Here I’ve activated the UV Relax tool. This is something that I’ve only really been making use of for the past few months, but it can really save you a lot of time when you need to straighten out any rogue UV maps. Note that the Iterations value is currently set to 1, meaning that the UV map isn’t really being relaxed much at all. I’ve also activated the Interactive check-box as we’re now going to go in and start adding pins (or Constraints) to our UV map.
Zoom in to the left hand side of your UV map, and click once on both the top and bottom corners to add a blue constraint to that vertex in UV space. This constraint is going to allow us to manioulate the UV map in real-time. Go ahead and add a constraight to the right-hand corners as well.
Once you’ve added in the 4 constraints, click and drag to move them, organising them into a uniform rectangular shape on the grid. As you can see, the rest of the UV map doesn’t follow. This is because we set our Iterations to 1 up in step 8 – the tool isn’t really working yet, we’ve just been given control over our constrained points. I work this way (with the Iterations set to 1) because if we kept it at our final, higher value, the tool would have to re-calculate every time we moved a constraint, and on more complex objects this can really start to slow down your workflow!
It’s now time to crank up the Iterations value. Typically I start at something around 1000, so add that in and hit enter on your keyboard. You’ll see the rest of the UVs immediately jump into new positions, fitting the map around the 4 pins you’ve added in. If you now grab one of the pins and move it, you’ll see the map layout update in real-time, always trying to stay within the constraints you’ve set.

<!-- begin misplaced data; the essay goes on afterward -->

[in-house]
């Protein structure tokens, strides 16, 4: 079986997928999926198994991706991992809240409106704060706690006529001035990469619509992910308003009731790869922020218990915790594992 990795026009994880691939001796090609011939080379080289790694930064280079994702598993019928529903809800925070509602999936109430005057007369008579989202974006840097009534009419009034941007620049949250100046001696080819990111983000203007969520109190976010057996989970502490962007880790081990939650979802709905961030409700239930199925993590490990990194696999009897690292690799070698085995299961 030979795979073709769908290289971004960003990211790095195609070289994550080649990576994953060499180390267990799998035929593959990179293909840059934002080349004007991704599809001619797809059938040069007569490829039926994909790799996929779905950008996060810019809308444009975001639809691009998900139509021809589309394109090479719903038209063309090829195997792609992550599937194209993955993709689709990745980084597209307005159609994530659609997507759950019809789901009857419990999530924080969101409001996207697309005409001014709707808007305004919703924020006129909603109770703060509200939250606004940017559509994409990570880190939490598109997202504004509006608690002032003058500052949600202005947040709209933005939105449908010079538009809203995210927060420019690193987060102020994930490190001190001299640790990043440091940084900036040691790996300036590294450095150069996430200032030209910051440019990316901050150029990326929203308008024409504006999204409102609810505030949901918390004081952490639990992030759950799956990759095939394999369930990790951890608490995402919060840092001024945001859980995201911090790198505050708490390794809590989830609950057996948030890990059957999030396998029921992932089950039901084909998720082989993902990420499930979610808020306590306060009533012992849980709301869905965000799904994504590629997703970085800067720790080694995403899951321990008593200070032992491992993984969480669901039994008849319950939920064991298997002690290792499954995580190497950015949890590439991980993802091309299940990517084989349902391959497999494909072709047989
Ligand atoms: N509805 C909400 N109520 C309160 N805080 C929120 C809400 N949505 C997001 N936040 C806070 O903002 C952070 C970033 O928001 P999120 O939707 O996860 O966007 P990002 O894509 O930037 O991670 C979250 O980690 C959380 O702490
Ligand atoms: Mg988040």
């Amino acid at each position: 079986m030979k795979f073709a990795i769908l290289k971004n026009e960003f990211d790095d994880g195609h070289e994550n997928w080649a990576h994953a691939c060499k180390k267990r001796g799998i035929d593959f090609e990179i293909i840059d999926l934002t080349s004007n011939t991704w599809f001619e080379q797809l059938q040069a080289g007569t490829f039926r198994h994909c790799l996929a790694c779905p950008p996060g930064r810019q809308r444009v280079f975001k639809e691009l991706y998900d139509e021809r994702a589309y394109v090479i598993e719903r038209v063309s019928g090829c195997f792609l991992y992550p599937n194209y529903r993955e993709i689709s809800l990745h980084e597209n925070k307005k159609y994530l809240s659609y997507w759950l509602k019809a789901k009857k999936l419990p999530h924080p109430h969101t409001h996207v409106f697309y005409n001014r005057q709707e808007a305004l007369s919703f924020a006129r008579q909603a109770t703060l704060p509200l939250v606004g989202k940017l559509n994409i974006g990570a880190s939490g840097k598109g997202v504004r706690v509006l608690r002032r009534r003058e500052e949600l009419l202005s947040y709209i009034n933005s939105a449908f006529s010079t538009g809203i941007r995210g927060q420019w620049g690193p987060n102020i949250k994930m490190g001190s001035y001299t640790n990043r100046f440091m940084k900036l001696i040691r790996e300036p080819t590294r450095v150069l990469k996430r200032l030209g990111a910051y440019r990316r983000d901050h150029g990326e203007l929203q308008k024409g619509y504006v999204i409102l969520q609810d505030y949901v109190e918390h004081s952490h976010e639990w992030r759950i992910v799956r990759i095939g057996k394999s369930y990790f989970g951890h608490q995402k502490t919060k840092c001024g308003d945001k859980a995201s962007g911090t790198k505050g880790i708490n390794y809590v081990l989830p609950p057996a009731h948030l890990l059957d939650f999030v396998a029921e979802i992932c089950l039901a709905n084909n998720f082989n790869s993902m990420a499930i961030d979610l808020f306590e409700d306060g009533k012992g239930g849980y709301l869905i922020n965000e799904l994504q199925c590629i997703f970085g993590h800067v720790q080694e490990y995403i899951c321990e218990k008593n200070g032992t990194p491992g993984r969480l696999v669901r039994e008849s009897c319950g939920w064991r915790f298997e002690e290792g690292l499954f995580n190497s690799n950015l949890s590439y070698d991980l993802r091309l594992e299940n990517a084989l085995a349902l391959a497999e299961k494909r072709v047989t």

Now it’s just a case of going in and manipulating the constraints to try and achieve the cleanest layout you can. Here I’ve shrunk the space between the pins slightly to achieve a more uniform edge on the left side of the map. Whilst the top and bottom sides are still curved at this point (something that was always inevitable due to the way it was deformed), they are now much more symmetrical than they were earlier!
Whilst you can often get most, if not all of the way with just these 4 pins, occasionally you may need to go in and add more to further tweak the layout of your map. Here I’ve added an extra pin into the exact middle of the left hand side, and, after some very careful manipulation of all 3 of the pins shown, I’ve now achieved an even straighter edge.
Doing the same thing on the right hand side however proves much more tricky due to the way the cylinder was deformed. I’ve had to add in 2 pins instead of 1 here (note however that they’re still evenly spaced) and even after a large amount of manipulation the right hand side of our map isn’t totally straight. Sometimes, this technique can only get you so far and with UVs it’s often a good idea not to manipulate individual vertices all that much, especially if you’ll be using higher-res texture maps. In fact, if this was for production I’d most likely delete these 2 extra pins!
When you’re done manipulating, hit Space to drop the tool and make sure to press the Fit UVs button to expand your map uniformly to fill the UV space.
And that’s it! An easy way to unwrap shirt sleeves, gun barrels, pipes, robot arms, chimney stacks, vases, tree trunks…the list goes on! If you have any questions, just let me know, and have a great new year!